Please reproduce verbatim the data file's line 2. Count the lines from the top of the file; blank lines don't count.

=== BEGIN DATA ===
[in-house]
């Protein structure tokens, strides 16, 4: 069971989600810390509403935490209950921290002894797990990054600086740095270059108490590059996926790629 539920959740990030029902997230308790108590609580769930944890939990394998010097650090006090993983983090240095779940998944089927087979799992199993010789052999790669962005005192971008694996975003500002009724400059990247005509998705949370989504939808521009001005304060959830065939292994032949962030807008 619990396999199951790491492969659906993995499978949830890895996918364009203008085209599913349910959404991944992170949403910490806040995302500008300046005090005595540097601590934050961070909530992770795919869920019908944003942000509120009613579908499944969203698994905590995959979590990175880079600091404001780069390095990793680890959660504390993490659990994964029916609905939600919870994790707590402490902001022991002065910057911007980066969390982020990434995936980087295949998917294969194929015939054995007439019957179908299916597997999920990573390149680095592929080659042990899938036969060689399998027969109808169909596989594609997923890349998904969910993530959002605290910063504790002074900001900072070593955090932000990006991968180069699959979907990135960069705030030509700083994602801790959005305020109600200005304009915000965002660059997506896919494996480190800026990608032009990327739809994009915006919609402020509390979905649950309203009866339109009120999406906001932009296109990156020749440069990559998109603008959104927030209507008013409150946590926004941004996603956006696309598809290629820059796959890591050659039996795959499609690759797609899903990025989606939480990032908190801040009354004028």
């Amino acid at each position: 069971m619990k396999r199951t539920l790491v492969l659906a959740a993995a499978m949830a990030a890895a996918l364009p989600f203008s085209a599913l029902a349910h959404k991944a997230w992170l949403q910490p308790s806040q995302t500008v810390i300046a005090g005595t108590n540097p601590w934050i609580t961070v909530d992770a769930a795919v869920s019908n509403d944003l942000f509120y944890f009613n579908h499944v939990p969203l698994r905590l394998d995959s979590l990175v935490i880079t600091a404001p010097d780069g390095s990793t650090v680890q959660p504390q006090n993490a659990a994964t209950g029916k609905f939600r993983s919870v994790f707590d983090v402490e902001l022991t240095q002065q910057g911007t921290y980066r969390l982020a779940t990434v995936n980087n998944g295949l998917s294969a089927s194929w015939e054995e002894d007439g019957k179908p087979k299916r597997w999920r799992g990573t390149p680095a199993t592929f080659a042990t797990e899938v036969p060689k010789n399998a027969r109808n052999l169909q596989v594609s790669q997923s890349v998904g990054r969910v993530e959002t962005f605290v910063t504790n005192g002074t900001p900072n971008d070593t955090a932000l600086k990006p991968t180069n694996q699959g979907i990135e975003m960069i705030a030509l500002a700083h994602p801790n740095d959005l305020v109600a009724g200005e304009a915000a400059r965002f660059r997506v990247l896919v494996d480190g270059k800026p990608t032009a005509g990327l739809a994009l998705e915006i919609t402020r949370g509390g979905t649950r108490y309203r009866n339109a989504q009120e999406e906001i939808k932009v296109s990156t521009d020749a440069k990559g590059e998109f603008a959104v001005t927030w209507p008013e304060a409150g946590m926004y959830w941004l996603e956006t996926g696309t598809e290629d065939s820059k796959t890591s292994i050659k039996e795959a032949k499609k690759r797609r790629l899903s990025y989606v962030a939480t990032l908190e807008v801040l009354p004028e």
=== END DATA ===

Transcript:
């Protein structure tokens, strides 16, 4: 069971989600810390509403935490209950921290002894797990990054600086740095270059108490590059996926790629 539920959740990030029902997230308790108590609580769930944890939990394998010097650090006090993983983090240095779940998944089927087979799992199993010789052999790669962005005192971008694996975003500002009724400059990247005509998705949370989504939808521009001005304060959830065939292994032949962030807008 619990396999199951790491492969659906993995499978949830890895996918364009203008085209599913349910959404991944992170949403910490806040995302500008300046005090005595540097601590934050961070909530992770795919869920019908944003942000509120009613579908499944969203698994905590995959979590990175880079600091404001780069390095990793680890959660504390993490659990994964029916609905939600919870994790707590402490902001022991002065910057911007980066969390982020990434995936980087295949998917294969194929015939054995007439019957179908299916597997999920990573390149680095592929080659042990899938036969060689399998027969109808169909596989594609997923890349998904969910993530959002605290910063504790002074900001900072070593955090932000990006991968180069699959979907990135960069705030030509700083994602801790959005305020109600200005304009915000965002660059997506896919494996480190800026990608032009990327739809994009915006919609402020509390979905649950309203009866339109009120999406906001932009296109990156020749440069990559998109603008959104927030209507008013409150946590926004941004996603956006696309598809290629820059796959890591050659039996795959499609690759797609899903990025989606939480990032908190801040009354004028």